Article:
In general, I do not believe cartelisation is the root cause of any price increase in any major and widely produced commodity like onions. It is definitely a factor in intensifying or exacerbating the price increase, but cannot by itself be the root cause of the price increase. There has to be a real shortage in the first place for cartelisation to be able to capitalize on it. That said, all forms of cartelisation are unethical and illegal and as and when detected should be strictly dealt with as per the law.

7. Can we explain, in detail, the nature of this year's volatility - damage to crop due to rains, shortage in supply, volume of onion that has been exported, short-term interventions by the government like the imposition of stock limits?

The price increase this year is primarily due to severe damage to Kharif onion production in Maharashtra and Karnataka. Both these states experienced large excess rainfall and flooding in major onion growing districts and various damage estimates are of the order of 30-50% of the Kharif onion production in these states (even higher damage is reported by some sources in Maharashtra). Even other growing states like AP and Gujarat have reported damage, though not to the extent of Maharashtra and Karnataka. Only Rajasthan and Madhya Pradesh Kharif onion appears to be unscathed. In Maharashtra, the reports we are getting indicate that the damage occurred in waves one after the other. Farmers had re-sown after the first damage incident only to have it damaged a second and third time and so forth. There were reports of damage even to seedlings in nurseries which resulted in seedling availability issues for re-sowing.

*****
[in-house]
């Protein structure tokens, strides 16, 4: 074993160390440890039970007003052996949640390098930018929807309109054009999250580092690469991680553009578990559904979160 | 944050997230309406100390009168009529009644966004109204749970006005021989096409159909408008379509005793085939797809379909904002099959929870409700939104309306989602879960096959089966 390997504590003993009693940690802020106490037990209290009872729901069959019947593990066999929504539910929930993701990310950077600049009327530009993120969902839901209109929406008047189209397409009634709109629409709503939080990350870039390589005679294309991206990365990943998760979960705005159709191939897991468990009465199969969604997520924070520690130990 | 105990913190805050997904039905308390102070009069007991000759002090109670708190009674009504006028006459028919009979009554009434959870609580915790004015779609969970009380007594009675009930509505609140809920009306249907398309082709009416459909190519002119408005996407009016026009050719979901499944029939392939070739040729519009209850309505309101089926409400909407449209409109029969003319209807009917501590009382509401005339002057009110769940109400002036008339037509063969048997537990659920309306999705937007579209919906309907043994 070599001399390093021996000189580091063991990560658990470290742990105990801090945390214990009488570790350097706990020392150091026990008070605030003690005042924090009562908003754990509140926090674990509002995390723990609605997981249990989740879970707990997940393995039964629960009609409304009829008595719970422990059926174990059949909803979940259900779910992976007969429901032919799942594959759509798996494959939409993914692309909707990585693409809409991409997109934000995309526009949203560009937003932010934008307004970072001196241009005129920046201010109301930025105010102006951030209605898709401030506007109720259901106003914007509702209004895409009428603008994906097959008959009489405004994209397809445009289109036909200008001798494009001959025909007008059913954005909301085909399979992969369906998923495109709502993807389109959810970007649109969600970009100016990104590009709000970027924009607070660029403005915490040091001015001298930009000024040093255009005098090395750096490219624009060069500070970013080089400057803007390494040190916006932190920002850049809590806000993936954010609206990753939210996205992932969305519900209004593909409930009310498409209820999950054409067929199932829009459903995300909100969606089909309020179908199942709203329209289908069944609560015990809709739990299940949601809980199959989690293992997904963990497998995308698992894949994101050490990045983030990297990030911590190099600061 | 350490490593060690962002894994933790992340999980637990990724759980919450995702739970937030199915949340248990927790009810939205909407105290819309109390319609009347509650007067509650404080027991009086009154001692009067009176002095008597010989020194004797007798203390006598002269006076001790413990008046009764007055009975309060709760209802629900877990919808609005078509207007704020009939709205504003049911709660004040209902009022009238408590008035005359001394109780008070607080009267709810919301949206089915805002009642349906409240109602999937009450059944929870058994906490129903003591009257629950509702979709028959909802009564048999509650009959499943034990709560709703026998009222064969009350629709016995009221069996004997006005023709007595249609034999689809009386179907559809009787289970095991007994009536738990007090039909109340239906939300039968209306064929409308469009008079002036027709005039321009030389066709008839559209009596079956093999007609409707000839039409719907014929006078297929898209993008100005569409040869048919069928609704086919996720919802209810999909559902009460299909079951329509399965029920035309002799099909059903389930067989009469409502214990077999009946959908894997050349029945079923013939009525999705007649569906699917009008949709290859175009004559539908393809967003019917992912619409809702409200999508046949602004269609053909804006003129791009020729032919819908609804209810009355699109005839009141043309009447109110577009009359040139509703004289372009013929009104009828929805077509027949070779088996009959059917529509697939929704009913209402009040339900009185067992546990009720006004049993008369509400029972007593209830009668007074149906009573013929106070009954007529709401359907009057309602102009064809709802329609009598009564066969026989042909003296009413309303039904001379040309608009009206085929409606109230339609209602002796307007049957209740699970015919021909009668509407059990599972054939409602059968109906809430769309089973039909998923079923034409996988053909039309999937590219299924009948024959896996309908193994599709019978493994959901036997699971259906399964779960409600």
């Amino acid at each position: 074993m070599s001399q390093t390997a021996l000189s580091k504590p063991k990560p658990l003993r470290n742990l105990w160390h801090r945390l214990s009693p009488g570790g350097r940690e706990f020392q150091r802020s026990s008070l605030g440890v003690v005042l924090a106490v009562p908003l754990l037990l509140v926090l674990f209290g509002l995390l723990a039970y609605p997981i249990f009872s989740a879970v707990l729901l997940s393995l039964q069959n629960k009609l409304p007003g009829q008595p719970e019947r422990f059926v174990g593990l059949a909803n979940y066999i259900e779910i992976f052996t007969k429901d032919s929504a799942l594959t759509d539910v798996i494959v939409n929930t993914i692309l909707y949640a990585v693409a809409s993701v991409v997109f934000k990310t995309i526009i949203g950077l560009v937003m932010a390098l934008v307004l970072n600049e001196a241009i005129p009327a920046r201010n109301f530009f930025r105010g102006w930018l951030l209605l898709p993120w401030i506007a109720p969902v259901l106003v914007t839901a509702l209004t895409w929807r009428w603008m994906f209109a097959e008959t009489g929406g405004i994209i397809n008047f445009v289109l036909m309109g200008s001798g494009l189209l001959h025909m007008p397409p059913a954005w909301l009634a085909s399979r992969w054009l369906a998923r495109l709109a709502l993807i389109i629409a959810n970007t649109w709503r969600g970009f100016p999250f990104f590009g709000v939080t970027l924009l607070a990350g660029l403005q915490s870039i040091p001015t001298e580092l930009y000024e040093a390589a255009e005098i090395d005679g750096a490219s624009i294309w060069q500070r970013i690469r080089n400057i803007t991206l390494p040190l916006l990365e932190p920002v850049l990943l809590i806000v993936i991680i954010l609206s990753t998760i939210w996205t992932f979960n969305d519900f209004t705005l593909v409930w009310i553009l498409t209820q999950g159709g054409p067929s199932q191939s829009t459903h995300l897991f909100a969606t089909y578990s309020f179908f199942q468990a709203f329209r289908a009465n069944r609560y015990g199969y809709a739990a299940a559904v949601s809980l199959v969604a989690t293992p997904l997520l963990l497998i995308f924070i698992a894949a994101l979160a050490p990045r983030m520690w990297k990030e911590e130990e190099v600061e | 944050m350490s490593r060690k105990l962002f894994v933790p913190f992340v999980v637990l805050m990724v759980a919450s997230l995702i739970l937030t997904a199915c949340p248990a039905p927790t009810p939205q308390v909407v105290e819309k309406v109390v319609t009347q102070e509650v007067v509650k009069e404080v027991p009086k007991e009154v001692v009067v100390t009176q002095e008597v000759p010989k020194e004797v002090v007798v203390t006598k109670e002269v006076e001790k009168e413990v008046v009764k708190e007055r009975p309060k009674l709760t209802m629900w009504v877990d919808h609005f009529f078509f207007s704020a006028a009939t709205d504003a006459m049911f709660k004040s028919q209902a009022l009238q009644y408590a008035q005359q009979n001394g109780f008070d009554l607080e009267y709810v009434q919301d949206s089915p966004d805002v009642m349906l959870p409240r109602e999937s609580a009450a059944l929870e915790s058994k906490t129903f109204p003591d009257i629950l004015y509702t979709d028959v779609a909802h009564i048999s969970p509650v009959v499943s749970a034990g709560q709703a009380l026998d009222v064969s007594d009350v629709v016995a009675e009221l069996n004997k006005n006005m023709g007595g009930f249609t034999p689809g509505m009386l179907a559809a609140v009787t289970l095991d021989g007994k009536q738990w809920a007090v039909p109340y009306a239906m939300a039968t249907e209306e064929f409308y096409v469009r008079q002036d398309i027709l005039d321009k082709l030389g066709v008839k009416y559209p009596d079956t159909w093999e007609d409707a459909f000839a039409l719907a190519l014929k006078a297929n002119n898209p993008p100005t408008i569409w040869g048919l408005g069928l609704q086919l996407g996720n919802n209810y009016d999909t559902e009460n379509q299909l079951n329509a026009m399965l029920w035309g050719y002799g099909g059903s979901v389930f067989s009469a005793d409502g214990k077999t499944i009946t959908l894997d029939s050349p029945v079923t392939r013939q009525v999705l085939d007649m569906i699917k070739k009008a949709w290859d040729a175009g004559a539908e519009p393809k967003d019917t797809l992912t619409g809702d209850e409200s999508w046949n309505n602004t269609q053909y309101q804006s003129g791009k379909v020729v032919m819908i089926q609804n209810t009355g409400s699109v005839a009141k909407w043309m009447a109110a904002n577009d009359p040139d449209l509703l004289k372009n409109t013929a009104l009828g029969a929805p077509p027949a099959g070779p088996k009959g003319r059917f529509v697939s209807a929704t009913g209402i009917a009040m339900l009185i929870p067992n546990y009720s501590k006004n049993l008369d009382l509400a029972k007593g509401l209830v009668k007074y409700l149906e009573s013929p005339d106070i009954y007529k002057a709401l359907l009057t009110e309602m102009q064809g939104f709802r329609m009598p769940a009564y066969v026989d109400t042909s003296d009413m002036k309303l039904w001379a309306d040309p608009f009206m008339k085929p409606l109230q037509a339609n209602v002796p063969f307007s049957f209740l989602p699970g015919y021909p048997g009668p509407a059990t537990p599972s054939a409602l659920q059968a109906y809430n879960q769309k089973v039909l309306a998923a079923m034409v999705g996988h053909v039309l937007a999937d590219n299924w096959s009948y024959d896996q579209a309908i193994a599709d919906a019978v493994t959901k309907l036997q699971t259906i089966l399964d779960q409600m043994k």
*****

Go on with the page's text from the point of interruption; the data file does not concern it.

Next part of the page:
Thus, despite a record Rabi production earlier this year, the damage to Kharif onion in the two biggest producing states of Maharashtra and Karnataka has more than offset the bumper Rabi crop. In addition, there is some uncertainty about the size of the late Kharif crop in Maharashtra due to seedling availability issues caused by damage to nurseries.

As far as exports are concerned, during the March-July period last year, the exports were 9.38 lakh tonnes while the exports during the same period this year stand at around 11.08 lakh tonnes. March is taken as the starting month because that is the beginning of the Rabi crop arrivals and because only Rabi onion is exported. Thus exports were higher by only 1.7 lakh tonnes compared to last year for the March-July period. Thus, it is not a significant contributory factor to the current high prices, which as described above is primarily due to the widespread damage to Kharif onion in Maharashtra and Karnataka.

The response of the government has been faster this year in terms of the export bans – September 14 this year compared to September 29 last year. Also, imports seem to be happening earlier this year than last year with reports of 7,000 tonnes of onion already imported and another 25,000 tonnes expected before Diwali. The imposition of stock limits will also help weaken whatever opportunistic cartelization is taking place to take advantage of the shortage situation. So on the whole, the response this year has been more pro-active and faster than last year.

However, from a sustainability perspective, it would be much more beneficial to diversify and increase Kharif onion production in other non-traditional states so that crop losses in Maharashtra or Karnataka do not hurt so much, so that an additional 10-20 lakh tonnes is available in the Kharif season from alternate sources and so that we do not need to ban exports in future.